> twice as needed for above data. However to my knowledge realistic
> read/write speeds of most commercial hard drives can be expected
> around 20-30MB, which is pretty optimistic (try diagnostic toll
> SisSoft Sandra). If CCD sensor is of even greater size things becomes
> even more suspicious.

Your HDD numbers sound like they are for an ATA 7200RPM HDD -- typical
for a new workstation. Serial ATA supports up to 150MB/sec (but you
may have trouble finding HDD to match that maximum bandwidth).

The solution is to use (a) faster HDD (SCSI 1000RPM), (b) and RAID:
multiple HDD (eg 4) each taking a fraction of the bandwidth. We have a
Ultra 160 SCSI RAID0 enclosure at UBC purchased in 1999 that supports
1000MB/sec read and 500MB/sec writes for video editing.

> 1. Thus, do 'streaming uncompressed video cameras' really have no
> compression at all or some takes place right at the CCD sensor?

You can get them in all possible flavors (RGB, YUV, monochrome)

> 2. Is it possible to save uncompressed above data on tape too ( I have
> no idea how inert is tape saving mechanism on cameras ). If so, then
> it should be no problem to grab those video images on disk, but of
> course not in real (playback) time if our disks are not ready for it!?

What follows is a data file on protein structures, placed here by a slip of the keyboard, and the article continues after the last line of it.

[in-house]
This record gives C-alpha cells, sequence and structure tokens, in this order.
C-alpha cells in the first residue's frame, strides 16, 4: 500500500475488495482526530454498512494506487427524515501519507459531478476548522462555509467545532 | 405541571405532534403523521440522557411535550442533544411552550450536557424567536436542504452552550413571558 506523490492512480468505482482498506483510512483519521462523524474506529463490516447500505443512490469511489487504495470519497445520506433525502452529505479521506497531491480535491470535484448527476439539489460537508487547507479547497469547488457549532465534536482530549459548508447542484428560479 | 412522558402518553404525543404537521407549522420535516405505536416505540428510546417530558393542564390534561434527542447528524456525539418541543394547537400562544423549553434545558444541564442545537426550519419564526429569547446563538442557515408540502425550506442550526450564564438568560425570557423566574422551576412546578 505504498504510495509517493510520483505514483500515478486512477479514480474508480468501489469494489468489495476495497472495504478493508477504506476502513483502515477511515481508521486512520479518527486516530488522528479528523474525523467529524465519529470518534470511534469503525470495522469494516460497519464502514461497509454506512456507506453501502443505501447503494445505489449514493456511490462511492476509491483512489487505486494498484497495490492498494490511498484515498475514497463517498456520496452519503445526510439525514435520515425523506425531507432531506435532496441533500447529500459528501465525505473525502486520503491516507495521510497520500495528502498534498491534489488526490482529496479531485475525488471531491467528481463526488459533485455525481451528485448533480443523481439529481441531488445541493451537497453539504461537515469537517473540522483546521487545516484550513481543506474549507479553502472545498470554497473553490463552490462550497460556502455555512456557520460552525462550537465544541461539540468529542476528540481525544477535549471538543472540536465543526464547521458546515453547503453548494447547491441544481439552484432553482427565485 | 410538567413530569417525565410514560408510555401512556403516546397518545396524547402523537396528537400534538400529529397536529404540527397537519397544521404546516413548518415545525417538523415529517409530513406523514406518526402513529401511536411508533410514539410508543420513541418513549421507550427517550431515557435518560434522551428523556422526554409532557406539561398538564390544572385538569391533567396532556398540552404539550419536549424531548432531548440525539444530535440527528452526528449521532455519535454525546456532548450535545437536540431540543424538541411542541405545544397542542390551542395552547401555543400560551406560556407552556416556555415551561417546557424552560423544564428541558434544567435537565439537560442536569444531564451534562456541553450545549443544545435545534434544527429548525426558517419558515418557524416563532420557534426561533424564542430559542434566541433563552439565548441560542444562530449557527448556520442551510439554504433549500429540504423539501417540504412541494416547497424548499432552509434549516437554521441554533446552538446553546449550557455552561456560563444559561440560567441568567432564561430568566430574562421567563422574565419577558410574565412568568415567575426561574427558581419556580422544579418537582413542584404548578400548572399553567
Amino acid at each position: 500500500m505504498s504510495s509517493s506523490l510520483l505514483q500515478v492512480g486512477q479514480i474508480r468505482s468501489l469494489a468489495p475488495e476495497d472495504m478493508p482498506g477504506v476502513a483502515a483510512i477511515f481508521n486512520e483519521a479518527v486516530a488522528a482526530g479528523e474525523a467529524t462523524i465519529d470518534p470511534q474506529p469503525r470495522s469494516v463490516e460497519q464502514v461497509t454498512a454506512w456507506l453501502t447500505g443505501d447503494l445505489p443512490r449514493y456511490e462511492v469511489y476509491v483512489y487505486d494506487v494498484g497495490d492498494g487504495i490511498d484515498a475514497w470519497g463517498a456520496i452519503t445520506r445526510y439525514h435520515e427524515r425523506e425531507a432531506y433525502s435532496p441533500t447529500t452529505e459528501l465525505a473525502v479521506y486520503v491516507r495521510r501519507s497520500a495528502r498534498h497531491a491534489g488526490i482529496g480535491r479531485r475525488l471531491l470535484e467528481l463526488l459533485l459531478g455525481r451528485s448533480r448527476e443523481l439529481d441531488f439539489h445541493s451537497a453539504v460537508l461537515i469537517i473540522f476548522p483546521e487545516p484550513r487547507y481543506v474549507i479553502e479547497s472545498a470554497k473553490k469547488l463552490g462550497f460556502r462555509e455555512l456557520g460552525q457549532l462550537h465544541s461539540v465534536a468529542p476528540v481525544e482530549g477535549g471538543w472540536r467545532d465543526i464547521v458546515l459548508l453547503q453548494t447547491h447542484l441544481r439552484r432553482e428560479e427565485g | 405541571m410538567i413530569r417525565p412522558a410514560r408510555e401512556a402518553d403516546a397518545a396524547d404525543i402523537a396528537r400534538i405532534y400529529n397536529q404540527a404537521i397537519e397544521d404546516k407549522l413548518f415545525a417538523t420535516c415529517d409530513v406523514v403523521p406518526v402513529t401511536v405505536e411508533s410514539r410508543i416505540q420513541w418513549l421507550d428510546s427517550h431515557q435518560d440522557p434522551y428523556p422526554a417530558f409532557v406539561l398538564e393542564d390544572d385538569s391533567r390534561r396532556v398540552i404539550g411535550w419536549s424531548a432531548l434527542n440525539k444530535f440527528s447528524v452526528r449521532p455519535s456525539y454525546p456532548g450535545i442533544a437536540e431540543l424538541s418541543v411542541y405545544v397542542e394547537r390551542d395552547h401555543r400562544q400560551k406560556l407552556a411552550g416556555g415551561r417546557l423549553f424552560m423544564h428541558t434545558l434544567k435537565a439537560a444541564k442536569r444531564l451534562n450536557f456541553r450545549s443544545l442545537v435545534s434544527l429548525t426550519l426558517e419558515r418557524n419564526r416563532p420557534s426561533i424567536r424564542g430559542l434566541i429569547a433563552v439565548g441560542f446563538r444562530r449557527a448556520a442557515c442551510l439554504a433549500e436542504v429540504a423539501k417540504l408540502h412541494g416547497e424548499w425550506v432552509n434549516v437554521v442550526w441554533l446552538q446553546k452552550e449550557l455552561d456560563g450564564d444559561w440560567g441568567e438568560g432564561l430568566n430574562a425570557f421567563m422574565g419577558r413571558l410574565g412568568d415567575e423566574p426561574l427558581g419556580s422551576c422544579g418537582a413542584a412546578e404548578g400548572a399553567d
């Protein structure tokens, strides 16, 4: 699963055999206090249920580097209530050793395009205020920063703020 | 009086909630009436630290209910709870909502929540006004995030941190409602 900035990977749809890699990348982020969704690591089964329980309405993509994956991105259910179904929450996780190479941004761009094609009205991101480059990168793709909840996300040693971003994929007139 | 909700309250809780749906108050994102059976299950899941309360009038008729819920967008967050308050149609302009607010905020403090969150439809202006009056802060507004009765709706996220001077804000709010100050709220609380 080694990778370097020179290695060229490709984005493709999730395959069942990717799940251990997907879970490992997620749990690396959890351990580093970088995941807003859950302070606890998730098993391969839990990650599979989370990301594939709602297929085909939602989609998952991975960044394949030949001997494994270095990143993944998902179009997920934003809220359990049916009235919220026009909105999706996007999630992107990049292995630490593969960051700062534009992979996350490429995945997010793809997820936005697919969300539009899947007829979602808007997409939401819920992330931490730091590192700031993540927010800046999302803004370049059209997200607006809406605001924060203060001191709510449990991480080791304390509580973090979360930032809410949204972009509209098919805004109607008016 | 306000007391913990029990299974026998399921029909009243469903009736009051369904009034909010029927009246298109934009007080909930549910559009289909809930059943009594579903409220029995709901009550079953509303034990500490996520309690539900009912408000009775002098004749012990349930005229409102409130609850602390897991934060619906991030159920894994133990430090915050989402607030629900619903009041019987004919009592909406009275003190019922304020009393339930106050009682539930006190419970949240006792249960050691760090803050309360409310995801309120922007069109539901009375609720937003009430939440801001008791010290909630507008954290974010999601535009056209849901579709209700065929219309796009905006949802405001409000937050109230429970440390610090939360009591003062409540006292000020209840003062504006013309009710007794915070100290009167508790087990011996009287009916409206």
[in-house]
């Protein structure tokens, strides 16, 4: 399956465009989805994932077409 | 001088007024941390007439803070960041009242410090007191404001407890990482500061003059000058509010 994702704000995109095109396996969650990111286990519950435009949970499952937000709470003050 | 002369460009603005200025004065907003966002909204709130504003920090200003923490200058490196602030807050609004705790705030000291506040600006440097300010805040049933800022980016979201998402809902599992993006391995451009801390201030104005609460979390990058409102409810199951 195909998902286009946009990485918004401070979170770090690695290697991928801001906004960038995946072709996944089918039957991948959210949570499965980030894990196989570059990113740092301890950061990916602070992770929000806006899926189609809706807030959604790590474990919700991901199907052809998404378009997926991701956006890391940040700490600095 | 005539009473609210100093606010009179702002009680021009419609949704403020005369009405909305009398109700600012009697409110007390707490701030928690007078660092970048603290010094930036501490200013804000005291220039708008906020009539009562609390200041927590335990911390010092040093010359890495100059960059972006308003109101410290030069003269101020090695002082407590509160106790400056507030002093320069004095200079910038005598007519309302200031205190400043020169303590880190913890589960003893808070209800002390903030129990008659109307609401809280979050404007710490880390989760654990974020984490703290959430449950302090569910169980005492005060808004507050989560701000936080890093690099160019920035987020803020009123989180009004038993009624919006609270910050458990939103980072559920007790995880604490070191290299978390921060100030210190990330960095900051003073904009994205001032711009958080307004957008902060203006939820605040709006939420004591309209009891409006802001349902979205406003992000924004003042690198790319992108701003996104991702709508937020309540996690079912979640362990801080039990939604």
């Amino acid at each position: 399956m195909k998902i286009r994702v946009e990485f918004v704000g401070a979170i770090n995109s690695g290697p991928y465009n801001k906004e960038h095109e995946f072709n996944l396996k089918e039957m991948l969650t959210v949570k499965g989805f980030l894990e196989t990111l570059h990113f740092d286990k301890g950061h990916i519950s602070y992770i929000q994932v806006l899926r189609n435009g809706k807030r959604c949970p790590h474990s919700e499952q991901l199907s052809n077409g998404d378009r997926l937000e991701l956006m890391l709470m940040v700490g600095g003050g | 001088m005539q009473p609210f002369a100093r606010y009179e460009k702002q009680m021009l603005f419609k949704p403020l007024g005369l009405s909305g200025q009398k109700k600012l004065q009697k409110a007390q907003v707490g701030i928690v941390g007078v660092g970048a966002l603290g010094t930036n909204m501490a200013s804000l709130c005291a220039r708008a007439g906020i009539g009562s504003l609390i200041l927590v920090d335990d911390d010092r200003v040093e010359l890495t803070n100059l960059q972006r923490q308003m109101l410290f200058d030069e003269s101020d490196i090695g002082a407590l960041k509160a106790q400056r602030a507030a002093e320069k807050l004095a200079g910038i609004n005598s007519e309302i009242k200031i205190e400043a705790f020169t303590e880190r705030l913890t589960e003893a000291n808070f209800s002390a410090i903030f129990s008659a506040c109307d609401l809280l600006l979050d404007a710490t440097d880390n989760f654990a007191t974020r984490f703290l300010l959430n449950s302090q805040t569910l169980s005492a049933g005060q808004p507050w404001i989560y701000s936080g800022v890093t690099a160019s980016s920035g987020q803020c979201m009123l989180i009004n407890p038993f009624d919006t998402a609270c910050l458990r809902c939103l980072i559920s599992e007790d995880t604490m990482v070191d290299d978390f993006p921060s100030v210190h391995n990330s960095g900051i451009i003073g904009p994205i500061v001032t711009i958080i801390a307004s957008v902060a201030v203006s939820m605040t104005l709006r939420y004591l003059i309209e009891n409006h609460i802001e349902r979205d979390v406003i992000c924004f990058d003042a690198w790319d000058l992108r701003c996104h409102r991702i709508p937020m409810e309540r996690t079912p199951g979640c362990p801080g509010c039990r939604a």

I don't expect that tape would have the bandwidth available for
uncompress video recording -- I think DV and D1 are designed for RAID
HDD arrays rather than tape. There are special busses for D1 and
DigiBeta (eg, SDI). Firewire is sort of like "prosumer USB" -- it
solves many of the same problems but is not designed for all purposes
(eg, the length of Firewire cables is limited to 3m, but you can use
hubs or string longer cables if you dare). I expect that most "high
performance serial" transfer busses will eventually shift to fiber
optics to avoid impedance delays in copper. You can get Firewire to
fiber translators but they are very expensive (USD$1500).

Further reading:
http://videosystems.com/ar/video_trailblazing_cards_mac/

-Jason
------------------------------------------------------------------------
-----
Jason Harrison, PhD